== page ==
Margaret Thatcher died today. She, along with Ronald Reagan, led the free world through the menace of the Cold War. Despite her controversial actions, prompting the nickname: "The Iron Lady", Thatcher was a figure demanding admiration. She was tough, smart, and immensely courageous. Admittedly, like most leaders of that type, she had that Churchillian lack of humility, but let's be honest, if anybody would back up actions with words, it was Thatcher.
Though they haven't adopted her legacy in the past, the feminist movement could find no greater example of a remarkable woman than in Thatcher. She stepped into a guy's world and seriously kicked butt.
Peter Hitchens (Christopher's brother), wrote a wonderful piece on her, along with a meditation on greatness and the elevation of political figures to such heights:
I am always moved by the distance some people travel, especially in politics, though in other paths as well. Even when they are signing enormous treaties, speaking to multitudes from high platforms, celebrating smashing election victories and directing wars, there is somewhere in their mind a small and shabby bedroom, a cat curled up by the fire, a third-hand bicycle, a clock ticking, a walk through shabby streets to an unassuming school, a corner of a sooty garden in which they have managed to grow a few beans or potatoes, a frugal seaside holiday involving quite a lot of rain. There are also the little chores that tie us to normality, washing up, sweeping the stairs, taking out the rubbish.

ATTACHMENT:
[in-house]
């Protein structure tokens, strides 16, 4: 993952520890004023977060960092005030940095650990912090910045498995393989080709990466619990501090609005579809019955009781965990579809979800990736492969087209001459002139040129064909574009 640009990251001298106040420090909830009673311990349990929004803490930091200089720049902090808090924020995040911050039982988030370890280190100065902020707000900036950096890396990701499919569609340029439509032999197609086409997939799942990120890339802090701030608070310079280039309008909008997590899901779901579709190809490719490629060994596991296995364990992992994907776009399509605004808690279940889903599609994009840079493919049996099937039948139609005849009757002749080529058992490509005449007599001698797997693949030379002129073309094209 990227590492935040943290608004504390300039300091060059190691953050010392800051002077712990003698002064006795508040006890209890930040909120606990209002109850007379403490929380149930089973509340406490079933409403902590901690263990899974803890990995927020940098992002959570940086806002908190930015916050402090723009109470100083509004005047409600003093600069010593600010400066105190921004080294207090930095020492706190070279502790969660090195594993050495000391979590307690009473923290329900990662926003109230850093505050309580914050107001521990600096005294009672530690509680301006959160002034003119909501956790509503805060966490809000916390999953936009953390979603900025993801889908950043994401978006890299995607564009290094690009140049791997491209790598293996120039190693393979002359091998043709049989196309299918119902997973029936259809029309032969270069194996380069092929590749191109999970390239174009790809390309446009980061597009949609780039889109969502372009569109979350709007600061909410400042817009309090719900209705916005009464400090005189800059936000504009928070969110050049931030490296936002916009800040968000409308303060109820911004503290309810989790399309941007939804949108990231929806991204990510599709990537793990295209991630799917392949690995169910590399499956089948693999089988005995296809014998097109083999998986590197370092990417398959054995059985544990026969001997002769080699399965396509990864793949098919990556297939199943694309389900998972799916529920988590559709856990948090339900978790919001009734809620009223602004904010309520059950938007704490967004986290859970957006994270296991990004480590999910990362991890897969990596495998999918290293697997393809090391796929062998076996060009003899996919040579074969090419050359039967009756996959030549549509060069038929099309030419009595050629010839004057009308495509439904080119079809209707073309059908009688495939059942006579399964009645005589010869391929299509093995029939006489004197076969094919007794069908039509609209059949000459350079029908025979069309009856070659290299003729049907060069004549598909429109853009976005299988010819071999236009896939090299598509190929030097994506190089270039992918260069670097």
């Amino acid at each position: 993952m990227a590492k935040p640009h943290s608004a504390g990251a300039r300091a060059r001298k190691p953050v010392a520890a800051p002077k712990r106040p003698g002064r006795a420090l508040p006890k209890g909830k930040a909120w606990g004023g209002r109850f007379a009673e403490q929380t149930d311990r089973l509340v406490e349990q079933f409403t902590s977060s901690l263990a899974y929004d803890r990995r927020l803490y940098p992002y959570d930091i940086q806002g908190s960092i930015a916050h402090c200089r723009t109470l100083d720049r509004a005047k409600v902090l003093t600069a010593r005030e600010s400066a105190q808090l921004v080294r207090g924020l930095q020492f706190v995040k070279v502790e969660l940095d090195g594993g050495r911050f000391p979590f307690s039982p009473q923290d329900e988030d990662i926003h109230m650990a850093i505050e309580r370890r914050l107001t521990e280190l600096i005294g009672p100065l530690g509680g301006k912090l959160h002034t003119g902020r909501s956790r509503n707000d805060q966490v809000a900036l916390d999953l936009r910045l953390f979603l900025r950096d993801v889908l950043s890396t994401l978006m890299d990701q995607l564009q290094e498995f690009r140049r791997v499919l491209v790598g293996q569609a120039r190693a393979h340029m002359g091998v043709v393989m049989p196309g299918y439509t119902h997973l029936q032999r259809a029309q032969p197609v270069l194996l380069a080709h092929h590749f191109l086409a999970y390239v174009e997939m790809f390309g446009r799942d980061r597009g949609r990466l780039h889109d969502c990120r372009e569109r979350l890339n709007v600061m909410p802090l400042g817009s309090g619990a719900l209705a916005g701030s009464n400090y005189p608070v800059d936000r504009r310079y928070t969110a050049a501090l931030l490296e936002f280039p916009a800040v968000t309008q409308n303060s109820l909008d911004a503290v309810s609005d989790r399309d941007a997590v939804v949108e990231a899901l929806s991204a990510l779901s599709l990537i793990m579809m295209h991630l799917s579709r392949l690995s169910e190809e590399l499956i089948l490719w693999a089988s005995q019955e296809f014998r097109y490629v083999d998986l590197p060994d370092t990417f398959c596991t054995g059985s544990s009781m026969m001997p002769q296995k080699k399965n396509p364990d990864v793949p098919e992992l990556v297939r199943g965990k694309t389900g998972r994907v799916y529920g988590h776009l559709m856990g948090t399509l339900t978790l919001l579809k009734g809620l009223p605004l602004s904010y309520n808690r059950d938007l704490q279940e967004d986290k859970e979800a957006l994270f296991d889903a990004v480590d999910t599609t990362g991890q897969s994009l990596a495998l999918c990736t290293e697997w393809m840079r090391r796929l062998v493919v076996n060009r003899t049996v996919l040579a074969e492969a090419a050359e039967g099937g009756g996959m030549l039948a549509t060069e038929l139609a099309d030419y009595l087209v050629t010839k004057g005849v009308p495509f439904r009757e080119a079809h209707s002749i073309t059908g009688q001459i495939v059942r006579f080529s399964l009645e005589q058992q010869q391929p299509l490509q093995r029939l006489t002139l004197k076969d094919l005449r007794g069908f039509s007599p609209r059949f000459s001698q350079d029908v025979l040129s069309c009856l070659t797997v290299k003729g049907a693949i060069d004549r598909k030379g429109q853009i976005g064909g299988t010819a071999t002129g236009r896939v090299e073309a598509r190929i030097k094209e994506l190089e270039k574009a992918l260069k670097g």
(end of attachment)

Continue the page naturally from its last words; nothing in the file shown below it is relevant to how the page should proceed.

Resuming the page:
How do these great ones cope with this contrast with what they really are, and what we have elevated them into being? They may have wanted to be great, and striven for it all their lives. But when they finally caught the enormous Atlantic roller of celebrity, and it lifted them unmistakably far above everyone else, were they dismayed to see their own past lives , and everyone in them, suddenly become so small and far away, and irrecoverable?
Read the rest here.